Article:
Careful what you say when driving between Hong Kong and China, the government may be listening. The Apple Daily, a Hong Kong news source, broke a story this week that “inspection and quarantine cards” installed in dual-license plate vehicles may be secretly spying on passengers. Upon opening and examining these windshield mounted cards, Apple Daily found complex electronics that local experts attest could record and transmit audio up to 20 km (~12 miles) away. If true, the device would allow officials in neighboring Shenzhen province to listen in on passenger conversations even while cars were in parts of Hong Kong. Apple Daily estimates that 20,000 of these cards may have been installed in Hong Kong cars since 2007. Learn more in the brief news video below. As many dual-license plate private cars belong to powerful businessmen, this massive surveillance project would have the potential to affect billions in financial deals. Shenzhen officials deny that the cards are used for spying purposes, but even if this particular accusation is false, the technology exists to make this surveillance nightmare a reality.
With all such controversial stories, I have to ask myself whether or not any of this is actually true. Unfortunately, the original Apple Daily story now seems to be missing on its proper website, and those wishing to read it must make due with Google’s cached version. The Epoch Times has a faithful summary of the article, and NTDTV and other Asian news channels have picked up the story. At the moment, however, Apple Daily seems to be the only source to have actually taken an inspection and quarantine card and opened it up to see what’s inside. Until we see further evidence that China managed to sneak 20,000 surveillance devices into Hong Kong cars under the guise of tracking commerce and enabling travel, we’ll have to label this whole affair as ‘alleged.’
As far as alleged surveillance strategies, however, this story has all the makings of an enjoyable Hollywood blockbuster: Shenzhen officials install these cards for free into Hong Kong vehicles to facilitate border crossings. Their dubious nature is first suspected by smugglers who discover that Shenzhen police are now detaining all of their transport vehicles, even the dummy ones. Eventually, intrepid news teams get wind of the debacle, open a device and show it to university scientists, and private investigators, who pronounce it as more than capable of transmitting up to 20 km, with effective ranges probably around 3-5km. Accusations made to the Shenzhen inspection and quarantine offices are met with ridicule and a slow fog of censorship seems to fall over the entire affair. Have John Grisham write the screenplay and cast Matt Damon in a lead role and you’d have a guaranteed money making film.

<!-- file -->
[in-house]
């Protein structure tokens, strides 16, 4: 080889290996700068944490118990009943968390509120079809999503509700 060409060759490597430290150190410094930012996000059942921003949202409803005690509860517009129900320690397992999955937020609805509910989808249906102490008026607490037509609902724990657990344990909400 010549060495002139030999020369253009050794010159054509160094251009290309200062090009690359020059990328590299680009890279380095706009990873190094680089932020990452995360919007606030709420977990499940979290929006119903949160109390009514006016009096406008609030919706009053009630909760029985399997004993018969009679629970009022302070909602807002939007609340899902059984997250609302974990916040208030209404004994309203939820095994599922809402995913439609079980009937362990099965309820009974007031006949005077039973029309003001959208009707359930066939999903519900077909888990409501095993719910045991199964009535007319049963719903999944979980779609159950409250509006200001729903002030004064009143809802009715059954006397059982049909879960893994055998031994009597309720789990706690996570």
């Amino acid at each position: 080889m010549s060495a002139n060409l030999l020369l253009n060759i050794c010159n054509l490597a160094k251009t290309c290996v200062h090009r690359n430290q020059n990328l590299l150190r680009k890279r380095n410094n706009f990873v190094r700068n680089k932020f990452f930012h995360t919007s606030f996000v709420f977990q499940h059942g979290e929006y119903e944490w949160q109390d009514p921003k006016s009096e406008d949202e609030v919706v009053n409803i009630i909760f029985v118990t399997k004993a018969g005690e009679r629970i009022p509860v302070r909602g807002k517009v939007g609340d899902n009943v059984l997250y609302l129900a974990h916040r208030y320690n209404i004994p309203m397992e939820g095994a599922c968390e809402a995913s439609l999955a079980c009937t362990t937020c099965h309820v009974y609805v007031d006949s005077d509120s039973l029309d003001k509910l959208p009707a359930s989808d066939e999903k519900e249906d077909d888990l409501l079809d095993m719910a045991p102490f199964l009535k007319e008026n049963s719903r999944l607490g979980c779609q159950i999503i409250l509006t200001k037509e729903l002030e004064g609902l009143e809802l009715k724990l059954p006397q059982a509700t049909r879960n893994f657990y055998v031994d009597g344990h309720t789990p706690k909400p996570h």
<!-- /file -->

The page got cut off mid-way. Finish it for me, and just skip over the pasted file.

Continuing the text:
Considering the tight reign China maintains on their press and the indefatigable denials of bureaucrats, I doubt we’ll ever hear China confess it’s been spying on Hong Kong merchants (and other citizens). The truth, however, is that whether or not these cards were meant to facilitate a massive surveillance project, they easily could be used for just that. Small microphones, high efficiency batteries, tiny transmitters, and an extensive mobile device infrastructure mean that card-sized recorders aren’t just possible, they’re relatively cheap to make. And they’re going to get cheaper and better as technology improves. We’ve already seen projects aimed at making surveillance equipment lightweight and small enough to fit on a flying insect, can we really doubt they’ll be able to fit inside an RFID tag, or inspection sticker sometime in the near future?
Even if we’re too wily to be tricked into embedding ourselves with government listening devices, we’ll still be susceptible to advanced microphone arrays that can detect individual voices in huge crowds – effectively rendering any public place into a suitable habitat for audio surveillance. We could get ourselves into a massive spy vs. spy arms race with our governments, using ever more advanced technology to block their ever more advanced cameras and microphones, but I’m not sure how successful that strategy will be in the long run. Ultimately I think that citizens exercising control over their governments, setting standards for privacy, and ruthlessly punishing regimes that break those standards, is the only sustainable policy. The United Nations Human Rights Council, which seems poised to push for open and anonymous internet access as a key protection of freedom, would probably agree. Whether you favor a technological or political solution, we’d better start acting now. Today’s story out of Hong Kong has the ring of truth to it, and I’ve little doubt that the surveillance devices of tomorrow will make spying on 20,000 cars seem trivial in comparison.
[image credits: Apple Daily]